The biggest news in the Kentucky primary was that Barack Obama was beaten in 67 counties by a candidate named “Uncommitted.” If it weren’t for Lexington and Louisville, he would have lost Kentucky. Political science guru, Larry Sabato, who heads the University of Virginia’s Center for Politics, called the showing “embarrassing.” Altogether 67 of Kentucky’s 120 counties voted “uncommitted” while one county tied. The president’s unpopularity will likely be a positive for Republican candidates this November.
Tea Party Challenges
Thomas Massie won the 4th Congressional District handily, beating a judge-executive, state legislator and four other candidates. Massie is an articulate spokesman for reigning in government spending and likened in many ways to Rand Paul.
Conservative incumbent Republicans in the House and Senate won handily over their Tea Party challengers. The Tea Party is influential, but proven statesmanship and performance in office has trumped some of the rhetoric on the campaign trail.
One Democrat ousted from House
Democrat incumbent Wade Hurt (D-Louisville) lost by a landslide with only 36.62% of the vote. He originally won as a Republican after his challenger was disqualified for an invalid signature on his filing papers. Hurt switched parties last year and then lost to the same challenger in the primary.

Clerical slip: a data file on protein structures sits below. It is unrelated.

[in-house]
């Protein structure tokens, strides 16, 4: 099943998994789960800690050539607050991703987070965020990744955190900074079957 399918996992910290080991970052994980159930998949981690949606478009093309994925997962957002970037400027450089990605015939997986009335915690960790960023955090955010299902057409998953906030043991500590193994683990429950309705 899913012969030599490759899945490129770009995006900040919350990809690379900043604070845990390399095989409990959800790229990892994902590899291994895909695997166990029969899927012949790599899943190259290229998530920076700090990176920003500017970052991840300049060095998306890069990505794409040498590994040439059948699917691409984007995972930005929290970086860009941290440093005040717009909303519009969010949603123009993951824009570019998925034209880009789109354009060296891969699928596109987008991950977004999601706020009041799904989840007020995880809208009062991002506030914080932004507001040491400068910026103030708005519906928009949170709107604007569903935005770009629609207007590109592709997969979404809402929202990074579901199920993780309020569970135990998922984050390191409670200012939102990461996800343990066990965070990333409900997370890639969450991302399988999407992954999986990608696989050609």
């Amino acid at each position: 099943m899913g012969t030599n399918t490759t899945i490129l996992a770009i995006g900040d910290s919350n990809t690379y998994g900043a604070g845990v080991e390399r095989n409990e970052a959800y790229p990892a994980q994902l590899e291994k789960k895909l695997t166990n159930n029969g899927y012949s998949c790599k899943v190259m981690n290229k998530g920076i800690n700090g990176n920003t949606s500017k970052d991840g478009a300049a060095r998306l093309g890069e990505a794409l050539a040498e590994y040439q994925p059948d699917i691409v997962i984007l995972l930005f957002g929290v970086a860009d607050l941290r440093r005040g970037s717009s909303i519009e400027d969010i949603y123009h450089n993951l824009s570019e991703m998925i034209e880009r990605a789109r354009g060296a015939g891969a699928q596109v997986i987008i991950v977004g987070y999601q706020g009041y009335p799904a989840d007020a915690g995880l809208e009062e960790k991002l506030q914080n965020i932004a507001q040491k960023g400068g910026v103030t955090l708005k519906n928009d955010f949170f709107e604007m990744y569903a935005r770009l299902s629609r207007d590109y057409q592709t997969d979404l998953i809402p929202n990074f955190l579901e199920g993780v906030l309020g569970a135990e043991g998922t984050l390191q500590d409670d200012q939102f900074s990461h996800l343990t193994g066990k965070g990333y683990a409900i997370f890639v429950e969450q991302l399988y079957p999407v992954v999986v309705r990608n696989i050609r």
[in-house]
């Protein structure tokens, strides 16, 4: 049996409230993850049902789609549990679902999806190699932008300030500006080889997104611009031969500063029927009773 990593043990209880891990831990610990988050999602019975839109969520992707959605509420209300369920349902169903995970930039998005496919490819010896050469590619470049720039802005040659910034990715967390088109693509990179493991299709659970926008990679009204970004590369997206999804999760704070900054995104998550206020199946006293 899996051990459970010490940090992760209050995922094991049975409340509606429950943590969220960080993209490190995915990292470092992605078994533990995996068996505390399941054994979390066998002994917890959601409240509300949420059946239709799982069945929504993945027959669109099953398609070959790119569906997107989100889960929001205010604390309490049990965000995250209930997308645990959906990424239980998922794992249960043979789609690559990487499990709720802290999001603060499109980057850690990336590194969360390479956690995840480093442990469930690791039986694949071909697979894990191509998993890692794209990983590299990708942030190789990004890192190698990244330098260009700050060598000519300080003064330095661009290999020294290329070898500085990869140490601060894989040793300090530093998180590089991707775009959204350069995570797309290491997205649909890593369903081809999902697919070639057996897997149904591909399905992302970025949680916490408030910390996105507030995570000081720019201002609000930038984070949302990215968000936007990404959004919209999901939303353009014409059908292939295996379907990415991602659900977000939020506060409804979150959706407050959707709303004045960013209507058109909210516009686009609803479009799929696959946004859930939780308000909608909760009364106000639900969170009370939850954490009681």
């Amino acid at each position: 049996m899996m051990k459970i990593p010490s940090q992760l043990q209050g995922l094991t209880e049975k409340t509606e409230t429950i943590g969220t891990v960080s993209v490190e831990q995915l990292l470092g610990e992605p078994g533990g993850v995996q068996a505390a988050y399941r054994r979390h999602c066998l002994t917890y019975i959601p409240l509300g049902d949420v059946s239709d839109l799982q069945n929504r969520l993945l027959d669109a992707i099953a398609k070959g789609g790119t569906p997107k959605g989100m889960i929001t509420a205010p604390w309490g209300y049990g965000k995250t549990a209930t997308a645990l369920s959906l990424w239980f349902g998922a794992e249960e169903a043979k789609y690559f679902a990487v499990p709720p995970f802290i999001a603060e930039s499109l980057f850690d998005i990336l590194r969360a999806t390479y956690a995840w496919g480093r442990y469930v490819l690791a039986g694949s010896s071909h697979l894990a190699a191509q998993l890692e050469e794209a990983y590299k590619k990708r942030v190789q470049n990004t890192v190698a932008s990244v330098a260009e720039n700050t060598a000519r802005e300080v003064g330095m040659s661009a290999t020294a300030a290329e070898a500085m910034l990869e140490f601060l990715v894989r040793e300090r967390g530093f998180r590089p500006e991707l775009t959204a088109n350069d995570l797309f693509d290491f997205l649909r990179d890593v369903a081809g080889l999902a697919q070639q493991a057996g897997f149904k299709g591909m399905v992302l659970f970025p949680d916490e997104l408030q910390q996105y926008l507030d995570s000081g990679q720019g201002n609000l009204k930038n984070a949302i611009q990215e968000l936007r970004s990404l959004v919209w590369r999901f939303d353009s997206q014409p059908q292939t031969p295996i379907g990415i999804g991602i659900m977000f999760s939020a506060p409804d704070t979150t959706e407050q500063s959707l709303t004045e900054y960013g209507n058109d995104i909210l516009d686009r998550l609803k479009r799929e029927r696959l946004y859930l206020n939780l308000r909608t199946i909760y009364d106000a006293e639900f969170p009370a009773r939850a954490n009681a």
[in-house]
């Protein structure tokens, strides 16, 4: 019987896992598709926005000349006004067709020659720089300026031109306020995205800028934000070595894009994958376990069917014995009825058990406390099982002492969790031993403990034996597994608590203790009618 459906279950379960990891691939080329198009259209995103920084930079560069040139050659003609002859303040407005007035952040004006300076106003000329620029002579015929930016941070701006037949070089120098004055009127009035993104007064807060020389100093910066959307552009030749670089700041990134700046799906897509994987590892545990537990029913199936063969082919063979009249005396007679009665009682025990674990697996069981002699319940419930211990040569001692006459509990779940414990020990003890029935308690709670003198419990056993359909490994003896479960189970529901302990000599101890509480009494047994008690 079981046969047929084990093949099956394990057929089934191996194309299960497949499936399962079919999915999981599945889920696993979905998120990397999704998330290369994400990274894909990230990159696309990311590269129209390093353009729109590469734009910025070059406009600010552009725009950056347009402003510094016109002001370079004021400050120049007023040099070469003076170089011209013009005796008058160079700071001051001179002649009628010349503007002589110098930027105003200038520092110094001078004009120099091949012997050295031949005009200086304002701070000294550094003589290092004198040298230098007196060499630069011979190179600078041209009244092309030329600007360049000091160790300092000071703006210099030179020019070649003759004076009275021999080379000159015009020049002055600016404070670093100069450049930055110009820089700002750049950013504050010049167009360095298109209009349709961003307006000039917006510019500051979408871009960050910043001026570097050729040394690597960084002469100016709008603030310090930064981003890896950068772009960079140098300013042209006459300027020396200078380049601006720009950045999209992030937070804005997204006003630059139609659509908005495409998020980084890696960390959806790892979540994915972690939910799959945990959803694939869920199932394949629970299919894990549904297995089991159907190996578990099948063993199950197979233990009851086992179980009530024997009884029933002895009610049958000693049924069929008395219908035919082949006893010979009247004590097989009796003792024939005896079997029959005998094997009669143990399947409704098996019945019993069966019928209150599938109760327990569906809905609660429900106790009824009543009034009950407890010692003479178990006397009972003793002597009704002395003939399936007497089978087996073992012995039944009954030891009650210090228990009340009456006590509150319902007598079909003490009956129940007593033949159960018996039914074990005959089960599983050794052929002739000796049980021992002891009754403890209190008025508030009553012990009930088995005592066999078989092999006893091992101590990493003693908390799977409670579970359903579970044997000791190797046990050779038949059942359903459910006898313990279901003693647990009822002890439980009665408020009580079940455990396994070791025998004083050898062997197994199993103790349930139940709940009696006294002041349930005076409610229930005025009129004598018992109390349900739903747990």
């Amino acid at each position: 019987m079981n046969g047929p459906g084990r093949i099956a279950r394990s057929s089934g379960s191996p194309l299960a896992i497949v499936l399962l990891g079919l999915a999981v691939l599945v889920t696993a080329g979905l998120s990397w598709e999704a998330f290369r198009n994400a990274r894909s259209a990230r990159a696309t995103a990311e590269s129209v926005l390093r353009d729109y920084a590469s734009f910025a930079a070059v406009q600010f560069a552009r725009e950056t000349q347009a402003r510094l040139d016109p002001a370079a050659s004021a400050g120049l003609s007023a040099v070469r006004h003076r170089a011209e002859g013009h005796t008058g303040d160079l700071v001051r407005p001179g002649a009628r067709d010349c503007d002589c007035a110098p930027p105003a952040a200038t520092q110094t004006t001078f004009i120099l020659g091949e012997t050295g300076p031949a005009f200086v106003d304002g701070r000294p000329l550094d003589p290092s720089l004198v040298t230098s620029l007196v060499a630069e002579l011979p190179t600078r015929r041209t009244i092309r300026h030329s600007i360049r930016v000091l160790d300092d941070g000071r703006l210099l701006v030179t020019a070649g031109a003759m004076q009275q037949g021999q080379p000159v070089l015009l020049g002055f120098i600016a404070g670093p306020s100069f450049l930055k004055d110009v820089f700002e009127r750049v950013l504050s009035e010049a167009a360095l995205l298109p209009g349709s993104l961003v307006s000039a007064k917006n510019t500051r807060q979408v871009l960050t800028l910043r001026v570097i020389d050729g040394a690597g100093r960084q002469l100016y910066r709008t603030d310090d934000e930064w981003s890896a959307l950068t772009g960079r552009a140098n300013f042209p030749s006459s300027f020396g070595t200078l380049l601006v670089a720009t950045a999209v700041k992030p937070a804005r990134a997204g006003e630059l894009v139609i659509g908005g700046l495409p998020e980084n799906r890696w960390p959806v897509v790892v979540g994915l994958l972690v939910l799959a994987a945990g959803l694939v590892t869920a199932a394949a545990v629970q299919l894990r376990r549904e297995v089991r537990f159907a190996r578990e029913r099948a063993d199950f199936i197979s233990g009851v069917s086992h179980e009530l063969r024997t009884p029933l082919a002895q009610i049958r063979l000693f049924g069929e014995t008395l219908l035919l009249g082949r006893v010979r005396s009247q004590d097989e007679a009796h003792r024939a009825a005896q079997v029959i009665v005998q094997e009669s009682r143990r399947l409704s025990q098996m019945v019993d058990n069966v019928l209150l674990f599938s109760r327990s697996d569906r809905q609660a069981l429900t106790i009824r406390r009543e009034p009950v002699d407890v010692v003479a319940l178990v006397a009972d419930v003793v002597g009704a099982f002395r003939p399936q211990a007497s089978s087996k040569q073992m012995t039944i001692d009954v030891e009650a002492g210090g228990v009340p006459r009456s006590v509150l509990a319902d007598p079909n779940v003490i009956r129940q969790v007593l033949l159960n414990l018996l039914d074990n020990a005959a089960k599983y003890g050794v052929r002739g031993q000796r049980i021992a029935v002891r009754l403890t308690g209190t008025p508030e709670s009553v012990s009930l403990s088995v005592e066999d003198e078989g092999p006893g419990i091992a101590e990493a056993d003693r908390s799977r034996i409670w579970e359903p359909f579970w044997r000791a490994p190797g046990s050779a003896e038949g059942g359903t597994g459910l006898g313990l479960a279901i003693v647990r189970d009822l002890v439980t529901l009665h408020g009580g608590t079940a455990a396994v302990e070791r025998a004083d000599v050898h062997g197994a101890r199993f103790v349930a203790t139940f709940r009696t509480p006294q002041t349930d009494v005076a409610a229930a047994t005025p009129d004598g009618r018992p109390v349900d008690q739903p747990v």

Commonwealth Policy Center Candidates
Not to be overshadowed by the presidential primary were State House primaries. Our candidates fared very well. Below is their margin of victory.
H-2 Richard Heath 78.66%
H-36 Jonathan Shell 58.16%
H-61 Brian Linder 52.58%
H-63 Diane St. Onge 76.74%
H-76 Richard Marrs 62.70%
H-79 Chris Logan 72.75%
H-80 David Meade 45.93%
They will be joining several other pro-family, pro-life, fiscally conservative candidates from across Kentucky who will be on the ballot in the general election. I believe that our work to educate voters on the issues and candidates will make a tremendous difference this election year. Thank you for your prayers and support as we labor to elevate statesmen to serve in the legislature. Onward to November!